The Witch

Robert Eggers‘ directorial debut followed a 17th-century Puritan family through a nightmare of Grimm proportions. Hailed by many critics as a new modern classic (read our review ), the film has already garnered close examination by essayist and scholars. Before Eggers’ foray into television with a mini-series following Rasputin and a feature remake of Nosferatu, delve into a video essay exploring the themes of The Witch.

Created by Renegade Cut, the essay covers many topics related to religion embedded in The Witch in its ten-minute runtime. Particularly of interest is its study of the inherent contradictions within a fundamentalist approach to religion, one which the father William learns the hard way. This, the essay states, leads to inescapable sin of which the family is all guilty of.

Also of note are parallels discovered between Adam and Eve and the familial exile that opens the film, as well as a particular use of an apple. Another wonderful parallel is drawn that explores William’s masculine pride (a sin, after all) and a stack of wood, created by his own hand, that leads to his downfall. It also briefly touches upon the themes of feminism and empowerment that director Eggers himself have said rose to the top despite his efforts to remain objective with the material.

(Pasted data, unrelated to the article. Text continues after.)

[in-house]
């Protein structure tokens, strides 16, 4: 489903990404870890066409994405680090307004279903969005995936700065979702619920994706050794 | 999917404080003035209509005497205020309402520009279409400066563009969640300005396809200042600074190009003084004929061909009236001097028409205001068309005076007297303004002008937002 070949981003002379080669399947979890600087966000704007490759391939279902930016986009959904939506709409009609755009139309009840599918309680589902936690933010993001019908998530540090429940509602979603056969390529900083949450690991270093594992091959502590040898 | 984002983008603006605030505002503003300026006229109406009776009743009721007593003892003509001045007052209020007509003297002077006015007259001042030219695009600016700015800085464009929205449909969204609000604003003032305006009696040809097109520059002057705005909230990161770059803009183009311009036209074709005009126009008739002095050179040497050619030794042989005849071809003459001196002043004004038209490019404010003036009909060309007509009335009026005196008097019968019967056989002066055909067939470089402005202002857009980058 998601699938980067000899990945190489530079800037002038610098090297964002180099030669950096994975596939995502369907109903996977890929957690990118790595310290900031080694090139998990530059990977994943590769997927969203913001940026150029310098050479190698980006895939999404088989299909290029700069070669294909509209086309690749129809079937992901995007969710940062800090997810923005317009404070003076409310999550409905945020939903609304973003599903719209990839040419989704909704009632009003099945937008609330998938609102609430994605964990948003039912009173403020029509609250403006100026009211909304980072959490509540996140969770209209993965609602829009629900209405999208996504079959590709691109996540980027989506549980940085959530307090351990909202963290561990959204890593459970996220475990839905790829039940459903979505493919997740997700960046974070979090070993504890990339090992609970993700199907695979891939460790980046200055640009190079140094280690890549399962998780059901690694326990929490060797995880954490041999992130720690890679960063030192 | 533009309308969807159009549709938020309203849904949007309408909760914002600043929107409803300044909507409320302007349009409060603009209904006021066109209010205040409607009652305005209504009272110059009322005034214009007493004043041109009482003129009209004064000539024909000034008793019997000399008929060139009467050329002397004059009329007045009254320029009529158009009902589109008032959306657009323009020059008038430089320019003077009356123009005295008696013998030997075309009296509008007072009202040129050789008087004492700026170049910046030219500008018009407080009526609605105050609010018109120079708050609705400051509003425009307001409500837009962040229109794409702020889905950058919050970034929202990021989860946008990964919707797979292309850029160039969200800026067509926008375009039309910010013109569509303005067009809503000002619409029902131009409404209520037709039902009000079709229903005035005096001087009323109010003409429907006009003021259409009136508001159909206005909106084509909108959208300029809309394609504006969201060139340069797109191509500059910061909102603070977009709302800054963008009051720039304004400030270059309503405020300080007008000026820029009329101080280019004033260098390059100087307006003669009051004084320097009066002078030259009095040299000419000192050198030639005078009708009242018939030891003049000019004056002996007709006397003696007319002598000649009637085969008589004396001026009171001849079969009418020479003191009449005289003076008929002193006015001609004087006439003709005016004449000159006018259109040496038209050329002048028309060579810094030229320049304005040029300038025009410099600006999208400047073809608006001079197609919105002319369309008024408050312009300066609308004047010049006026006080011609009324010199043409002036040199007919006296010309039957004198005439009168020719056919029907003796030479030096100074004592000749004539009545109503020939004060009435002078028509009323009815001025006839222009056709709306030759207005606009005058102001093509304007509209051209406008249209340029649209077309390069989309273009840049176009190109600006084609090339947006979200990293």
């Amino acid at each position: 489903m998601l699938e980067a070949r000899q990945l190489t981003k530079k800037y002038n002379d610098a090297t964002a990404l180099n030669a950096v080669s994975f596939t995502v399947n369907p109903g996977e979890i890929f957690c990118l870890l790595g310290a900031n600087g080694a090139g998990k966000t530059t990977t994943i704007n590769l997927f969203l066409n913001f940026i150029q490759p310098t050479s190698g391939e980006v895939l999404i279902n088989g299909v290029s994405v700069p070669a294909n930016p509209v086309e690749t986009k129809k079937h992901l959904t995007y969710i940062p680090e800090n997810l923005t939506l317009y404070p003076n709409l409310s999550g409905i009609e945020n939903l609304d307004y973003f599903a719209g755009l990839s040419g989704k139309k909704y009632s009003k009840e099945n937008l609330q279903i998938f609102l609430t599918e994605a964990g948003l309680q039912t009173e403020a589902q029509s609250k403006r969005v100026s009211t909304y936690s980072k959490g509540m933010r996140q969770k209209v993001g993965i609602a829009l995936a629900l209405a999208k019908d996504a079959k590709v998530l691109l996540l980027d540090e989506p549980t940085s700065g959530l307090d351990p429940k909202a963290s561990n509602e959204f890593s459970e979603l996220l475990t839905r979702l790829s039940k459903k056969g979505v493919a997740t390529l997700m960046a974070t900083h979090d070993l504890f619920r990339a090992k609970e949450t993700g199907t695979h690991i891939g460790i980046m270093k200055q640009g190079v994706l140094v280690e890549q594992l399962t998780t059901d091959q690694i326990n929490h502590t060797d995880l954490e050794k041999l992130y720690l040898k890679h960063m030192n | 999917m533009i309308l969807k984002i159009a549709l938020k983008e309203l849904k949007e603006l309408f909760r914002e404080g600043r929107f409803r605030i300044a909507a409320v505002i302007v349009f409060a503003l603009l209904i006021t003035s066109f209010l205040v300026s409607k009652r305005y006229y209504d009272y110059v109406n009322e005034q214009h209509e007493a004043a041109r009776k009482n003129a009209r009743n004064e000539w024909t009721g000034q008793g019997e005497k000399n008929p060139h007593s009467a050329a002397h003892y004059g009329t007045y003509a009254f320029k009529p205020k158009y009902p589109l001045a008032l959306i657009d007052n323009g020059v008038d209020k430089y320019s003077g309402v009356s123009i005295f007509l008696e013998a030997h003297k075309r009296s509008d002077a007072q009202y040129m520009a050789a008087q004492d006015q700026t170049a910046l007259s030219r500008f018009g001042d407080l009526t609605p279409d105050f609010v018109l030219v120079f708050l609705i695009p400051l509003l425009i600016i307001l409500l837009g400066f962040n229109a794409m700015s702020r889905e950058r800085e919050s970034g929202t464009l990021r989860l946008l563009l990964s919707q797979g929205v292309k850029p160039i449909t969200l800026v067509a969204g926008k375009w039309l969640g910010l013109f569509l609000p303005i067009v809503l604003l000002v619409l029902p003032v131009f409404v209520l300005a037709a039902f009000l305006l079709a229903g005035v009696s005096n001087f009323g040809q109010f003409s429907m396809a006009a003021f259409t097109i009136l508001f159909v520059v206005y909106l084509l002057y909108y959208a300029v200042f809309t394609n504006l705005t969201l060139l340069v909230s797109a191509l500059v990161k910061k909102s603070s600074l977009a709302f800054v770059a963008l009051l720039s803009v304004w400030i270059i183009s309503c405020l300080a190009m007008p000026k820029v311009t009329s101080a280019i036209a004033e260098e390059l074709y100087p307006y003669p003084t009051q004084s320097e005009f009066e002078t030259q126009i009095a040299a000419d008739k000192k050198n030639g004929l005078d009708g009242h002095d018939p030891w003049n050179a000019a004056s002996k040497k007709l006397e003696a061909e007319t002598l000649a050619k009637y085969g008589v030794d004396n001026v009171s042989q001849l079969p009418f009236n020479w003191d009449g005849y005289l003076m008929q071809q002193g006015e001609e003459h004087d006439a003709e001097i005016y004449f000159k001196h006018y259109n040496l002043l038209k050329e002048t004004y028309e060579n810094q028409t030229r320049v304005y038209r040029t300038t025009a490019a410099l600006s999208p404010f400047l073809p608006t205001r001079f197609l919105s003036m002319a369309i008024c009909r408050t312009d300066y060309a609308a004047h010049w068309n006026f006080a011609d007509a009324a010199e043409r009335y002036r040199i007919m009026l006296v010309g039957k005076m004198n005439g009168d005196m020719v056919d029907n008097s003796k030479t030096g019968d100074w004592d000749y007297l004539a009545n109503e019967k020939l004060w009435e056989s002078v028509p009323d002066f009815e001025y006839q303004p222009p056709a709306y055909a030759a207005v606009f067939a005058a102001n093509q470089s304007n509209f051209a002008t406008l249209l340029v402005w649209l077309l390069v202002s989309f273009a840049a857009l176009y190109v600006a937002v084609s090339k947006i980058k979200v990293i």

See the video below but be careful, he summarizes and spoils the entire film within the first two minutes, so stay away, ye sinners who have not yet sinned. One can also see another video essay here and our discussion below.

Additionally, watch Eggers’ 2014 short film Brother, featuring The Witch’s own Harvey Scrimshaw (Caleb), courtesy of Le Cinema Club, available to stream until June 18th.

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